Safe Food in the Summer

Posted on July 6, 2011

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We have had beautiful weather this week. With the warm weather here, we need to pay more attention to how we handle, prepare, and cook food in order to try to protect it from harmful bacteria. I have a sensitive stomach, so following these rules are  important to me but even regardless of how sensitive your stomach is, we all want to prevent food poisoning and other stomach bugs. Food positioning is both frequent and serious. Around 76 million cases of food poisoning occur each year.  Here are some tips to protect you:

Keep meat cold

  • Most bacteria grow in warm, moist environments. It is important to keep meats as cold as possible, so when you are food shopping try to pick up meats last.
  • When marinating meats it is better to have them marinate in the refrigerator instead of on the counter. Remember that poultry or diced meat can marinate for up to 2 days, but beef, veal, pork, lamb roasts, and steaks can marinade in the fridge for 5 days.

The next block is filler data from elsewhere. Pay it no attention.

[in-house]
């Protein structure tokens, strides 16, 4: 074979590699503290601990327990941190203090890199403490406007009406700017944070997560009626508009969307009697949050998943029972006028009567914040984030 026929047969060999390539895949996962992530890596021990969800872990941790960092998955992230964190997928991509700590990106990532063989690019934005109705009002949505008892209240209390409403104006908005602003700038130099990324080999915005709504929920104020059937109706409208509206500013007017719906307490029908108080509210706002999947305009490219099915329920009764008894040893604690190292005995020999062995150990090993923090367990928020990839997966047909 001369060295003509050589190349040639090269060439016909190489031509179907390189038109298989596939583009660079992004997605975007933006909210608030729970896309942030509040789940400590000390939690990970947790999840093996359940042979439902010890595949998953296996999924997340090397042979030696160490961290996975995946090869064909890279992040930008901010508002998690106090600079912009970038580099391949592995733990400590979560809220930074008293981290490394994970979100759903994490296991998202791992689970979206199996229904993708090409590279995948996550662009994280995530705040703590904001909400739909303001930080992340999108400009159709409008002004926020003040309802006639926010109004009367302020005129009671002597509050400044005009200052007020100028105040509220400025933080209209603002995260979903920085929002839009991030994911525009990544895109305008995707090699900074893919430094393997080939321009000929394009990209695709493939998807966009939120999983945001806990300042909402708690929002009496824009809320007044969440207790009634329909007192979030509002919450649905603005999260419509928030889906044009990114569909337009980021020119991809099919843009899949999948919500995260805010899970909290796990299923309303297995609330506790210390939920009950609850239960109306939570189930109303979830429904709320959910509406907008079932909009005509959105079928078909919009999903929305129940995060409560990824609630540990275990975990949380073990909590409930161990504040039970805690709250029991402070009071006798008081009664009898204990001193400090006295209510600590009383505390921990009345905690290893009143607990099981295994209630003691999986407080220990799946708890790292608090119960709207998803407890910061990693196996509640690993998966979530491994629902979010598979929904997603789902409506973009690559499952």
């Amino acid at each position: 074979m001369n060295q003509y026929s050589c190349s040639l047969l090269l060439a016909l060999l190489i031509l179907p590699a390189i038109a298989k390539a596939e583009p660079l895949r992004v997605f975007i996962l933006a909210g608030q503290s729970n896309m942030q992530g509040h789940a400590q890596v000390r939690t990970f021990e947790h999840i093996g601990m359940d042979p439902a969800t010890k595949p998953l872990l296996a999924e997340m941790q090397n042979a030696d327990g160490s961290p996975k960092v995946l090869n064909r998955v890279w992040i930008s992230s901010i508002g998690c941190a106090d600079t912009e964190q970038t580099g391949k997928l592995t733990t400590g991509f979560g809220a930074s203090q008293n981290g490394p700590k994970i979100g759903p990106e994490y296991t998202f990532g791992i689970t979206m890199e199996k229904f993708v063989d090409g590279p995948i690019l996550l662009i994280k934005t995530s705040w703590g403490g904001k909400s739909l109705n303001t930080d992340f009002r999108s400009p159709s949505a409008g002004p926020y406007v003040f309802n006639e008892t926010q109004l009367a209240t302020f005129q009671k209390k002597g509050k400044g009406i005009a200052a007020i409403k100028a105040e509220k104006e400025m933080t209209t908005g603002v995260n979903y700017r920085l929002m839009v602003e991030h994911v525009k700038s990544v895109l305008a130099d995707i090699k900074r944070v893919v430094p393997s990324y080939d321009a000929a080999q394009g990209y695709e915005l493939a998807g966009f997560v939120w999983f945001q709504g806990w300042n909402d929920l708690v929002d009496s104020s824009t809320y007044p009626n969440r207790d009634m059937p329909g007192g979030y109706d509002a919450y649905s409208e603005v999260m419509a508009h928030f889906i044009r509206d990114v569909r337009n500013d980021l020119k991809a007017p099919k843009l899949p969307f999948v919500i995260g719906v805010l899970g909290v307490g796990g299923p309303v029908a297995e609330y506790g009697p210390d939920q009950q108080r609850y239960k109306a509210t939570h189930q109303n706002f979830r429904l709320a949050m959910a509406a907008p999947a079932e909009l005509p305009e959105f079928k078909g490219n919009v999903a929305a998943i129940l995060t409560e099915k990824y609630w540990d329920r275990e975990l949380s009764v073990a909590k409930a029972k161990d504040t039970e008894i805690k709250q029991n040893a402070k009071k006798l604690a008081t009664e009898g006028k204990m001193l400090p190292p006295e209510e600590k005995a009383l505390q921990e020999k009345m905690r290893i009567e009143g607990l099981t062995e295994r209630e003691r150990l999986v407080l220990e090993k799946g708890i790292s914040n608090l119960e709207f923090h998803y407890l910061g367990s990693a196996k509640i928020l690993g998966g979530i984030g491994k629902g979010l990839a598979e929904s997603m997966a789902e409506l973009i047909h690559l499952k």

• In 90 degree weather food should not sit out longer than one hour. Keep food out of direct sunlight.

Cook Meats to Correct Temperature

  • Many people look at their meat to indicate that it has finished cooking; however you should rely on the temperature of the meat instead of the color.  Here are the correct temperatures at which meats should cook. Also keep in mind that charring food is not recommended as some studies suggest that it can increase your risk of cancer.
  • Poultry 165 °F | Hamburgers- 160 °F | Veal, beef, lamb (most cuts of meat) – medium rate 145 °F, Medium 160°F| All cuts of pork: 160 °F| Whole cuts of pork – 145 °F (also needs 3 minutes rest time).

Lastly you should keep the kitchen clean, as they come in contact with juices from meats, and other forms of bacteria. Make sure you clean the fridge, and disinfect the sink and countertops frequently.

If you have any questions please call us at the Mayors Health Line (617-534-5050). Here is an additional resource: the FDA’s Barbecue Bliss: Keeping Bacteria at Bay.

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Posted in: Food, Health